Whole genome sequencing of 1,700-year-old individuals shows genetic heterogeneity in ancient Koreans from Gaya


An international team led by The University of Vienna and the Ulsan National Institute of Science and Technology in collaboration with the National Museum of Korea has successfully sequenced and studied the whole genome of eight 1,700-year-old individuals dated to the Three Kingdoms period of Korea (approx. 57 BC-668 AD). The first published genomes from this period in Korea and bring key information for the understanding of Korean population history. The Team has been led by Pere Gelabert and Prof. Ron Pinhasi of the University of Vienna together with Prof. Jong Bhak and Asta Blazyte from the UNIST and Prof. Kidong Bae from the National Museum of Korea.

The study, published in Current Biology, showed that ancient Koreans from Gaya confederacy were more diverse than the present-day Korean population. The eight ancient skeletal remains used for DNA extraction and bioinformatic analyses came from the Daesung-dong tumuli, the iconic funerary complex of the Gaya confederacy, and from Yuha-ri shell mound; Both archeological sites located in Gimhae, South Korea. Some of the eight studied individuals were identified as tomb owners, others as human sacrifices, and one, a child, was buried in a shell mound, a typical funerary monument of Southeast Asia that is not related to privileged individuals. All burial sites are typical for the Gaya region funerary practices in AD 300-500. “The individual genetic differences are not correlated to the grave typology, indicating that the social status in the Three Kingdoms Korea would not be related to genetic ancestry. We have observed that there is no clear genetic difference between the grave owners and the human sacrifices” explains Anthropologist Pere Gelabert.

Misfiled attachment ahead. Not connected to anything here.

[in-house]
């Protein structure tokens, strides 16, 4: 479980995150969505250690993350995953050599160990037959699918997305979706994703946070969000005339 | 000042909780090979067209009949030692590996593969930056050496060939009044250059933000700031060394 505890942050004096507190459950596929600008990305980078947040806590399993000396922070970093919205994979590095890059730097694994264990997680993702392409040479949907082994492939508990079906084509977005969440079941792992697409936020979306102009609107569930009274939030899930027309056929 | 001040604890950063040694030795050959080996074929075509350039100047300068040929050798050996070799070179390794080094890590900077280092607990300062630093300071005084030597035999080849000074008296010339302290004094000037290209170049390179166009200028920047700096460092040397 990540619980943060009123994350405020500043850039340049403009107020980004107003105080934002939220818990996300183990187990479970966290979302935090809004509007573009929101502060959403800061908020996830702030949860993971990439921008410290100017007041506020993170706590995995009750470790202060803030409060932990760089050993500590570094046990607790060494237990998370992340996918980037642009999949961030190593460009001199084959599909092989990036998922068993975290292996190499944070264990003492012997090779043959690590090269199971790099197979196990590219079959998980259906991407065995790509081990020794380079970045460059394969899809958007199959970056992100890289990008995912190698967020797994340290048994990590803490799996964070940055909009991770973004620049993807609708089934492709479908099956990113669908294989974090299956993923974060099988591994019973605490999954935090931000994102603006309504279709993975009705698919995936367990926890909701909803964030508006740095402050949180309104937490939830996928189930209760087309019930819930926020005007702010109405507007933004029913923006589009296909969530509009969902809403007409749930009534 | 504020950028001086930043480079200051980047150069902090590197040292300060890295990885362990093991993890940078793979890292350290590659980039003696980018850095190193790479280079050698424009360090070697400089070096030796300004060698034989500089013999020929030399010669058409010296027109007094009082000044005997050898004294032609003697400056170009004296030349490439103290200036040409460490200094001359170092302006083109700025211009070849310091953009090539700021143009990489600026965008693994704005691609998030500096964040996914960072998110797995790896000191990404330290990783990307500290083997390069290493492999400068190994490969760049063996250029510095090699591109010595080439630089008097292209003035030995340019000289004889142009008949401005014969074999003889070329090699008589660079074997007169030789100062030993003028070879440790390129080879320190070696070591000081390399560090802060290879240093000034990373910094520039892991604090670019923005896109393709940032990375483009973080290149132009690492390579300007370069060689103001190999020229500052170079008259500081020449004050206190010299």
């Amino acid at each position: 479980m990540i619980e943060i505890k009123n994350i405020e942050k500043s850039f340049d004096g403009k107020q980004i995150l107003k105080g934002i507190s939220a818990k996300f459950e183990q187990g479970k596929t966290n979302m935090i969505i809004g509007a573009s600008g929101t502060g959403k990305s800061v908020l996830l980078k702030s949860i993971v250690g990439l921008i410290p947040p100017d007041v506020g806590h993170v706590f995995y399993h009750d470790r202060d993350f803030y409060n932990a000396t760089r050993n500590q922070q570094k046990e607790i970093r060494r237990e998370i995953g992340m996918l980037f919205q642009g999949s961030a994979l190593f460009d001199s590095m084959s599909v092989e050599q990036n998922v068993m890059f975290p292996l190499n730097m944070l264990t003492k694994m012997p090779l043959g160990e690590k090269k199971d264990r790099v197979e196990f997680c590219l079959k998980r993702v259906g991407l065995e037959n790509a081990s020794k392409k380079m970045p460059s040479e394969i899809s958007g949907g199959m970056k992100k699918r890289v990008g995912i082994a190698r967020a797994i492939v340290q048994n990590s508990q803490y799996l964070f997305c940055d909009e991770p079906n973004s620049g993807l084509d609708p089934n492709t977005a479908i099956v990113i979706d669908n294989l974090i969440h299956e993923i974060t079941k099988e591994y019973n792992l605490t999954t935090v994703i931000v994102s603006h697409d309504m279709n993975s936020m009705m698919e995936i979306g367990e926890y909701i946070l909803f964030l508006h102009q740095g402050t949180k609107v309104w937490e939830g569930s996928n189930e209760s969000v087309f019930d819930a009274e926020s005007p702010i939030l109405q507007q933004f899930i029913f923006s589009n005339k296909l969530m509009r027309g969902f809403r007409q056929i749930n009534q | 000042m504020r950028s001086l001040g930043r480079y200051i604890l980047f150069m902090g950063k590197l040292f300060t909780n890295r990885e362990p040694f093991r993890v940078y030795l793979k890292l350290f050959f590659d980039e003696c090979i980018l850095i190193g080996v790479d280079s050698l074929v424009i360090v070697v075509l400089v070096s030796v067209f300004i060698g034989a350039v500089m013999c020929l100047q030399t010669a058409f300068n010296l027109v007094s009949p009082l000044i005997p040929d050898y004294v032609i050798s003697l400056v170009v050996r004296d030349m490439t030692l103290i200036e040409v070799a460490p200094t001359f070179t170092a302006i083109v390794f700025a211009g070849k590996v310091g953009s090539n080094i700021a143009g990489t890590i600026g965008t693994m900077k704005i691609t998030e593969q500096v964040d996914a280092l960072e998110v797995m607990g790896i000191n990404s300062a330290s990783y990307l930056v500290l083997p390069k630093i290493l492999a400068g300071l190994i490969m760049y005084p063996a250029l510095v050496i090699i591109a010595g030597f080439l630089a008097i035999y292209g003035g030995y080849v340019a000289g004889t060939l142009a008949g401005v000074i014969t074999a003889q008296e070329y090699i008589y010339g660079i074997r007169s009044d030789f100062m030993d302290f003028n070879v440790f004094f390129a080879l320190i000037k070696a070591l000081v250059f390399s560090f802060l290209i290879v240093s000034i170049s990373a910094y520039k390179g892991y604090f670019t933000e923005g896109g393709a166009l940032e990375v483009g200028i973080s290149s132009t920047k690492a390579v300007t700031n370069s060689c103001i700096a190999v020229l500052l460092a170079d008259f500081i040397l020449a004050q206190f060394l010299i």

Six out of eight ancient individuals were genetically closer to modern Koreans, modern Japanese, Kofun Japanese (Kofun genomes are contemporaneous with individuals from our study), and Neolithic Koreans. The genomes of the remaining two were slightly closer to modern Japanese and ancient Japanese Jomons. “This means that in the past, the Korean peninsula showed more genetic diversity than in our times,” says Gelabert.

Modern Koreans, on the other hand, appear to have lost this Jomon-related genetic component owing to a relative genetic isolation that followed the Three Kingdoms period. These results support a well-documented post- Three Kingdoms period Korean history, suggesting that Koreans of that time were intermixing within the peninsula, and their genetic differences were diminishing until the Korean population became homogeneous as we know it today.

A detailed DNA-based facial feature prediction for the eight genomes showed that the Three Kingdoms period Koreans resembled modern Koreans. This is the first instance of publishing an ancient individuals’ face prediction using DNA-only in a scientific journal. This approach may create a precedent for other ancient genome studies to predict facial features when the skulls are extremely degraded.

Source:

Journal reference:

10.1016/j.cub.2022.06.004

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